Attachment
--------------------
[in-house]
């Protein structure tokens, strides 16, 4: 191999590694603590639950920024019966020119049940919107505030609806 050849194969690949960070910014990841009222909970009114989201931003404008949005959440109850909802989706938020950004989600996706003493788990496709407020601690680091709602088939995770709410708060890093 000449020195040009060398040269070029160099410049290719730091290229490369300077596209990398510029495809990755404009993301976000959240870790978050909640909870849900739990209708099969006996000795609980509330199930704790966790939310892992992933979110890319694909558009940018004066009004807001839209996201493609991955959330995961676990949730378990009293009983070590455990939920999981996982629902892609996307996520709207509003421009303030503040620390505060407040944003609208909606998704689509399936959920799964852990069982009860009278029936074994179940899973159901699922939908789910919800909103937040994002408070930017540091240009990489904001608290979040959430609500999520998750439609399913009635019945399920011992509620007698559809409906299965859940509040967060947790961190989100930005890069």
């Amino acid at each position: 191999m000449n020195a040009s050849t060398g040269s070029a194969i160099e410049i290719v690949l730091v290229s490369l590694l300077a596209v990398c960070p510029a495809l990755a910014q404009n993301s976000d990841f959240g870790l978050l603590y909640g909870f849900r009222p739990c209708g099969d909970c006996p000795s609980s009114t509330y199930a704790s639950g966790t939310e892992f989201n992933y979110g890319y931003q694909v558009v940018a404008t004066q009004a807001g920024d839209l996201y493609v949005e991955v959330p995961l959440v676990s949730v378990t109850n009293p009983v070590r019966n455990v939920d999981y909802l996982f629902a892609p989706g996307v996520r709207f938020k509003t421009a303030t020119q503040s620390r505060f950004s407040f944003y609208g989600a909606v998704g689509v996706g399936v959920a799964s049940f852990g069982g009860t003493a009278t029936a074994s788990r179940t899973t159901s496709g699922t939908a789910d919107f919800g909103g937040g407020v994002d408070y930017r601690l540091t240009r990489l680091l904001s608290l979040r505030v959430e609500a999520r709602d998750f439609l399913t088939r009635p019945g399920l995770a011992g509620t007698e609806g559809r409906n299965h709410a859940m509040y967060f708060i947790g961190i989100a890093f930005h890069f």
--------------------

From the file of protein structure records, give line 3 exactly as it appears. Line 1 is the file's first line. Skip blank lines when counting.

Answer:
């Amino acid at each position: 191999m000449n020195a040009s050849t060398g040269s070029a194969i160099e410049i290719v690949l730091v290229s490369l590694l300077a596209v990398c960070p510029a495809l990755a910014q404009n993301s976000d990841f959240g870790l978050l603590y909640g909870f849900r009222p739990c209708g099969d909970c006996p000795s609980s009114t509330y199930a704790s639950g966790t939310e892992f989201n992933y979110g890319y931003q694909v558009v940018a404008t004066q009004a807001g920024d839209l996201y493609v949005e991955v959330p995961l959440v676990s949730v378990t109850n009293p009983v070590r019966n455990v939920d999981y909802l996982f629902a892609p989706g996307v996520r709207f938020k509003t421009a303030t020119q503040s620390r505060f950004s407040f944003y609208g989600a909606v998704g689509v996706g399936v959920a799964s049940f852990g069982g009860t003493a009278t029936a074994s788990r179940t899973t159901s496709g699922t939908a789910d919107f919800g909103g937040g407020v994002d408070y930017r601690l540091t240009r990489l680091l904001s608290l979040r505030v959430e609500a999520r709602d998750f439609l399913t088939r009635p019945g399920l995770a011992g509620t007698e609806g559809r409906n299965h709410a859940m509040y967060f708060i947790g961190i989100a890093f930005h890069f």